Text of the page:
Program - Sightseeing - Helsinki - Finland
The Finnish Sauna: one of the basic elements of Finnish culture

Bare facts of the sauna in Finland

Saunas have existed in other cultures, but it is in Finland that they have become entwined in the national culture. For Finnish people, the sauna is a place to relax with friends and family, and a place for physical and mental relaxation as well. Finns think of saunas not as a luxury, but as a necessity. Before the rise of public health care and nursery facilities, almost all Finnish mothers gave birth in saunas.

Traditional saunas are heated by wood, burned either in a stove with a chimney or by a stove with no chimney. The latter, a smoke-sauna, is the original sauna and believed by most Finns to be the best. The door is closed after the wood has burned down (and most of the smoke has escaped), leaving the embers to heat the sauna to the proper temperature, but giving a soft heat and the aroma of wood smoke. All saunas have a basket of rocks heated by the stove on which to throw water to increase the humidity. The temperature in the hot room is a matter of preference but the Finnish Sauna Society recommends from 80 to 100 degrees Celsius. Basic etiquette in the sauna is quite simple. You first take all your clothes off. It is considered polite to shower before going in. When you come out of the sauna, jump into a lake, or roll in the snow. In the summertime, you may also be handed a vihta, a bunch of birch branches which you dip in water and with which you then gently flagellate yourself. It stimulates the circulation and gives fresh aroma. In some hotel saunas, the tradition of the washing-lady survives. She takes care of washing you.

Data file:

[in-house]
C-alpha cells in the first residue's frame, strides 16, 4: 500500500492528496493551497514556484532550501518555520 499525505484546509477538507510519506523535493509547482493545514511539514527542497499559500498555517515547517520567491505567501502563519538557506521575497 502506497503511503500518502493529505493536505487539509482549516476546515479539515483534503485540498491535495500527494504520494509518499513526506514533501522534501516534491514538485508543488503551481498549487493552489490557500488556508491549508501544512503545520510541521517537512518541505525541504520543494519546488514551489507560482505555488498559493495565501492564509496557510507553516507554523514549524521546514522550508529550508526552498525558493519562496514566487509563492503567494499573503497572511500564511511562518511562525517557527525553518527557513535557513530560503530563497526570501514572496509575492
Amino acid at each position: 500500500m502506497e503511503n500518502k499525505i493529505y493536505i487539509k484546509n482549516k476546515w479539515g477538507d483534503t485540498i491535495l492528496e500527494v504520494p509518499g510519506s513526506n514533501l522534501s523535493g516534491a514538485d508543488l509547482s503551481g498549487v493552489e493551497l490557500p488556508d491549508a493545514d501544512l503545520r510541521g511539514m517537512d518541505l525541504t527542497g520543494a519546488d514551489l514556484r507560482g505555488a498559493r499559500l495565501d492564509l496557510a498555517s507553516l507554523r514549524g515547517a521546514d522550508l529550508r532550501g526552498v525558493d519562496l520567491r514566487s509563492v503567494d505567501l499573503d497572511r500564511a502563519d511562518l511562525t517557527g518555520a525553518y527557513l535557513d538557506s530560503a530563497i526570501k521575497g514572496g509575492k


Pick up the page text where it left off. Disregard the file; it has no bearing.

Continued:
It is estimated that there are two million saunas in Finland, for a population of 5.3 million. Big companies and state institutions have their own saunas. The president has an official sauna, as does the prime minister.